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Simple XML Parsing with SAX and DOM

by Philipp Janert
06/26/2002

XML has arrived. Configuration files, application file formats, even database access layers make use of XML-based documents. Fortunately, several high-quality implementations of the standard APIs for handling XML are available. Unfortunately, these APIs are large and therefore provide a formidable hurdle for the beginner.

In this article, I would like to offer an accessible introduction to the two most widely used APIs: SAX and DOM. For each API, I will show a sample application that reads an XML document and turns it into a set of Java objects representing the data in the document, a process known as XML "unmarshalling."

First, a word on style. For instructional purposes, I have kept the code as simple as possible. In order to focus on the basic usage of SAX and DOM, I completely omitted error handling and handling of XML namespaces, among other things. Furthermore, the code has not been tuned for flexibility or elegance; it may be dull, but hopefully it is also obvious.

The 60-Second XML Skinny

For those completely new to XML, I would like to review the most important terms and concepts used with XML data.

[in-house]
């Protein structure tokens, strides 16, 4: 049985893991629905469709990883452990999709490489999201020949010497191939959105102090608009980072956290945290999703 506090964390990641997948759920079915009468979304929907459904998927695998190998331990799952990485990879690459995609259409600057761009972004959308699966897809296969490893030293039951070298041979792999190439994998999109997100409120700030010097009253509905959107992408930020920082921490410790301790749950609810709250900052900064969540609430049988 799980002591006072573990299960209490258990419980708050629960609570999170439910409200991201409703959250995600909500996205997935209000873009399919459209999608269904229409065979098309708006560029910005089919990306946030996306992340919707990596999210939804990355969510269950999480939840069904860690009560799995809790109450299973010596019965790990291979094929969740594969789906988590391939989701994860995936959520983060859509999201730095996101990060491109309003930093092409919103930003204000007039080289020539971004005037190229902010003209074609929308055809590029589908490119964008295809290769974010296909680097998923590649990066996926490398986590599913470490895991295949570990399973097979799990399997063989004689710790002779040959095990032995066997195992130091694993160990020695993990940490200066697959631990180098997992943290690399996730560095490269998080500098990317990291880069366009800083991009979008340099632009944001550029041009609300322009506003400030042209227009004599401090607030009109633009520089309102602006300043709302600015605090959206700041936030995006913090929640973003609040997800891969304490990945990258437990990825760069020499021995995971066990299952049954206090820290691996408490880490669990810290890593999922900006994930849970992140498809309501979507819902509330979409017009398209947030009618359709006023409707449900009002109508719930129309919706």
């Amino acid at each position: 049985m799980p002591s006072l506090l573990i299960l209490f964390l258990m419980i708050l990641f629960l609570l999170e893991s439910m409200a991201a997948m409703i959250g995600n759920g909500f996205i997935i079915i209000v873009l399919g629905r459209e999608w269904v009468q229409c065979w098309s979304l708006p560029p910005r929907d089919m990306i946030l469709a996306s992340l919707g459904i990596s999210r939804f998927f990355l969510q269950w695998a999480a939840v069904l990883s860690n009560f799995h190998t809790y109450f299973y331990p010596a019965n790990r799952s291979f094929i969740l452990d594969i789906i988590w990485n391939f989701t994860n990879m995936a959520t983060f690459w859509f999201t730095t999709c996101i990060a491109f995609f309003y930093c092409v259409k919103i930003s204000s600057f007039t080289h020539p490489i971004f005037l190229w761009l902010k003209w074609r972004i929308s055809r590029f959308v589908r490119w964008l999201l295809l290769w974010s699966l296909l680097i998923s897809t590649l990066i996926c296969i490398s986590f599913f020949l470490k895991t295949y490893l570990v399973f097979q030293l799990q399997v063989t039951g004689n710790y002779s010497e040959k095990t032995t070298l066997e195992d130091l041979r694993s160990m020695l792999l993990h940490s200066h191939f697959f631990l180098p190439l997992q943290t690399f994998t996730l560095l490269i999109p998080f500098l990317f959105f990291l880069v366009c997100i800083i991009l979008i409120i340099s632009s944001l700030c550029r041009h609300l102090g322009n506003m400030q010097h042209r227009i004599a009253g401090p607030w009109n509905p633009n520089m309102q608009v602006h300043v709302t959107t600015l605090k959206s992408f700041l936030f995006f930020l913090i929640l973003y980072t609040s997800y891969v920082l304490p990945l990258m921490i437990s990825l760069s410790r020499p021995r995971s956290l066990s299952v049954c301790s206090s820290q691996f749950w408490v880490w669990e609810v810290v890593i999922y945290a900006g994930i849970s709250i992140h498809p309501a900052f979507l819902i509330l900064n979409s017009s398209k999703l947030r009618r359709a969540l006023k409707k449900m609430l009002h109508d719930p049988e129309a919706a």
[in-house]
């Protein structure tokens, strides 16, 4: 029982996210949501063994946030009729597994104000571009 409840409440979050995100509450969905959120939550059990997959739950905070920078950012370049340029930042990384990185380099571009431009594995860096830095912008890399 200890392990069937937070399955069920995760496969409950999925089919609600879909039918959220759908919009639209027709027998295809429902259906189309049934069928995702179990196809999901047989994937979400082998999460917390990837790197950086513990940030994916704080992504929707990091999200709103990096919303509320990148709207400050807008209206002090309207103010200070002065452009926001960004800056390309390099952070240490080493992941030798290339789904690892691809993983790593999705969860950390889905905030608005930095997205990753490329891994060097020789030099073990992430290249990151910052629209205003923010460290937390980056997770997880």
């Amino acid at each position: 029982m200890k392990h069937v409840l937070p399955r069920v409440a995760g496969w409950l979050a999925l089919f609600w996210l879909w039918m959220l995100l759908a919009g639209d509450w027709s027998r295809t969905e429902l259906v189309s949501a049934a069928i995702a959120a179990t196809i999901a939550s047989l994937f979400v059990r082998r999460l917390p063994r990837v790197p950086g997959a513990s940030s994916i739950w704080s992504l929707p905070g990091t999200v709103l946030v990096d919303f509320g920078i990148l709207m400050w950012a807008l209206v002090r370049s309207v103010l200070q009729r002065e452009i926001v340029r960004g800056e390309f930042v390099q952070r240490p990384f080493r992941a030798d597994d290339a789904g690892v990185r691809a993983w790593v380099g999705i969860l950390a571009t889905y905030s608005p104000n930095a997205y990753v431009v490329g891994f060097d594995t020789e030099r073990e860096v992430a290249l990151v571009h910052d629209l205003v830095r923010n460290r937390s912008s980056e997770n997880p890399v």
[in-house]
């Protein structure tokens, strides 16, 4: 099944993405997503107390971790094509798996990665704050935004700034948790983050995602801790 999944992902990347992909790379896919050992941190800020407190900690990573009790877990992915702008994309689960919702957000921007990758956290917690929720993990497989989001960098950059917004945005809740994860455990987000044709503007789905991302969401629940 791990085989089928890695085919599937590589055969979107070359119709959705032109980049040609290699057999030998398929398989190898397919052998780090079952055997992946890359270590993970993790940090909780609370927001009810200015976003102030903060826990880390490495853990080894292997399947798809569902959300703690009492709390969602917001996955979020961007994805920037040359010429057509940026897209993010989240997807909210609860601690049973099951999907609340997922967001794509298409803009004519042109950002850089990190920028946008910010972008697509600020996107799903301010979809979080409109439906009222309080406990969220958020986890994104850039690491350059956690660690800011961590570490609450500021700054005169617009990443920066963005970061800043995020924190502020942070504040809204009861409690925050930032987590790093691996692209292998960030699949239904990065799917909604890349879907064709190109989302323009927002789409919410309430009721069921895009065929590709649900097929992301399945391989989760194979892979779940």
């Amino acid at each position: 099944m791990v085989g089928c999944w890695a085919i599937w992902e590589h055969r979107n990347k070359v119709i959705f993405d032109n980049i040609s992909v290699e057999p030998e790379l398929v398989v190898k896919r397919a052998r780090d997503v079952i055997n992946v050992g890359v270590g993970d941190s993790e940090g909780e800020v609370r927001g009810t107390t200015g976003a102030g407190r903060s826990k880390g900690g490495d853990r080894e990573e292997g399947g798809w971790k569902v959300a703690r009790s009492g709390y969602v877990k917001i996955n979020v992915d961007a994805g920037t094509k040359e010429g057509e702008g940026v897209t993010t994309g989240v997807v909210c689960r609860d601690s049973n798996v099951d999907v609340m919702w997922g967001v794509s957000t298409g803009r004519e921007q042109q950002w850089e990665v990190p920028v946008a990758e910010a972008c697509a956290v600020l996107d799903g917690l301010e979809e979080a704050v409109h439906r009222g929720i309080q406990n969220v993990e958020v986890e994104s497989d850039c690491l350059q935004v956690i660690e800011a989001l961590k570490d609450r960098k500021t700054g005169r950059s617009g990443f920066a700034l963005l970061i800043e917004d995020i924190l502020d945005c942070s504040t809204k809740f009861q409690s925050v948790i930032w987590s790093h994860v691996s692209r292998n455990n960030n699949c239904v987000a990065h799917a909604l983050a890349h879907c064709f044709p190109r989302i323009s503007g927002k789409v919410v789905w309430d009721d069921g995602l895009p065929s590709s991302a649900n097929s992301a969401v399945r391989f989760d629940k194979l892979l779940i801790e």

Each XML document starts with a prologue, followed by the actual document content. The prologue begins with an XML declaration, such as:

<?xml version="1.0" standalone="yes" ?>

The declaration must be at the very beginning of the document -- not even whitespace may precede it! It is followed by the document type declaration, which in the present case only names the root element (catalog), but in a real-world application would also provide a link to a constraint as provided by a Document Type Definition (DTD) or XML Schema document:

<!DOCTYPE catalog>

This concludes the prologue. The following body of the XML document is made up of elements, which take the role of (and look like) familiar HTML tags. Every element has a name, and may have an arbitrary number of attributes:

<catalog version="1.0">...</catalog>